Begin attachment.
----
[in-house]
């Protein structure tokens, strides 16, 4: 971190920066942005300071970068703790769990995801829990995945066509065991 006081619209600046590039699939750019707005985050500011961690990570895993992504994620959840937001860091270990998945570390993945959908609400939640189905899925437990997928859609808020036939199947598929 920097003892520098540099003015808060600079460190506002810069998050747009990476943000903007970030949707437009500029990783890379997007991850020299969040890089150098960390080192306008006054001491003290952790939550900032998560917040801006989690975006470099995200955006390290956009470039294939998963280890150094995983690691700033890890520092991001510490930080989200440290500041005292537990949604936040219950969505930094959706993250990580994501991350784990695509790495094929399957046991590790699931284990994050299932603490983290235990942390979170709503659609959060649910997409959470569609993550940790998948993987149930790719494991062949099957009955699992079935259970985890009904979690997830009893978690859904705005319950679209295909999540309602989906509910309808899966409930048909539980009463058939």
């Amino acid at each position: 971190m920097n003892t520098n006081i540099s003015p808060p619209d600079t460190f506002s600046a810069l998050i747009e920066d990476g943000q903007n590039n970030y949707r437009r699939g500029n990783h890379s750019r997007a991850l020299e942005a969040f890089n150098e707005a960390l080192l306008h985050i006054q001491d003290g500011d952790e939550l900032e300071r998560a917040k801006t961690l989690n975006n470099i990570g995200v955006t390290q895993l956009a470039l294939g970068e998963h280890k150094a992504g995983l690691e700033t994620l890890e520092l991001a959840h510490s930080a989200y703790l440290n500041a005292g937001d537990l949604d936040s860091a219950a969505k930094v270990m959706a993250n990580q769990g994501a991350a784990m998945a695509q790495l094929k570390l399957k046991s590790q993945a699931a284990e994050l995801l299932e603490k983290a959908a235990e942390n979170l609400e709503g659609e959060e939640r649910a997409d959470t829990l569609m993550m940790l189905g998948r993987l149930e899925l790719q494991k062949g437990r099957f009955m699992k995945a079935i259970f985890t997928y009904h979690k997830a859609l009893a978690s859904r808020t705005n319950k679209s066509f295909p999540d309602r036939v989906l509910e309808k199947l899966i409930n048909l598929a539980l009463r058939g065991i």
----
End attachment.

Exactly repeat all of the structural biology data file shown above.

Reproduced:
[in-house]
């Protein structure tokens, strides 16, 4: 971190920066942005300071970068703790769990995801829990995945066509065991 006081619209600046590039699939750019707005985050500011961690990570895993992504994620959840937001860091270990998945570390993945959908609400939640189905899925437990997928859609808020036939199947598929 920097003892520098540099003015808060600079460190506002810069998050747009990476943000903007970030949707437009500029990783890379997007991850020299969040890089150098960390080192306008006054001491003290952790939550900032998560917040801006989690975006470099995200955006390290956009470039294939998963280890150094995983690691700033890890520092991001510490930080989200440290500041005292537990949604936040219950969505930094959706993250990580994501991350784990695509790495094929399957046991590790699931284990994050299932603490983290235990942390979170709503659609959060649910997409959470569609993550940790998948993987149930790719494991062949099957009955699992079935259970985890009904979690997830009893978690859904705005319950679209295909999540309602989906509910309808899966409930048909539980009463058939």
């Amino acid at each position: 971190m920097n003892t520098n006081i540099s003015p808060p619209d600079t460190f506002s600046a810069l998050i747009e920066d990476g943000q903007n590039n970030y949707r437009r699939g500029n990783h890379s750019r997007a991850l020299e942005a969040f890089n150098e707005a960390l080192l306008h985050i006054q001491d003290g500011d952790e939550l900032e300071r998560a917040k801006t961690l989690n975006n470099i990570g995200v955006t390290q895993l956009a470039l294939g970068e998963h280890k150094a992504g995983l690691e700033t994620l890890e520092l991001a959840h510490s930080a989200y703790l440290n500041a005292g937001d537990l949604d936040s860091a219950a969505k930094v270990m959706a993250n990580q769990g994501a991350a784990m998945a695509q790495l094929k570390l399957k046991s590790q993945a699931a284990e994050l995801l299932e603490k983290a959908a235990e942390n979170l609400e709503g659609e959060e939640r649910a997409d959470t829990l569609m993550m940790l189905g998948r993987l149930e899925l790719q494991k062949g437990r099957f009955m699992k995945a079935i259970f985890t997928y009904h979690k997830a859609l009893a978690s859904r808020t705005n319950k679209s066509f295909p999540d309602r036939v989906l509910e309808k199947l899966i409930n048909l598929a539980l009463r058939g065991i």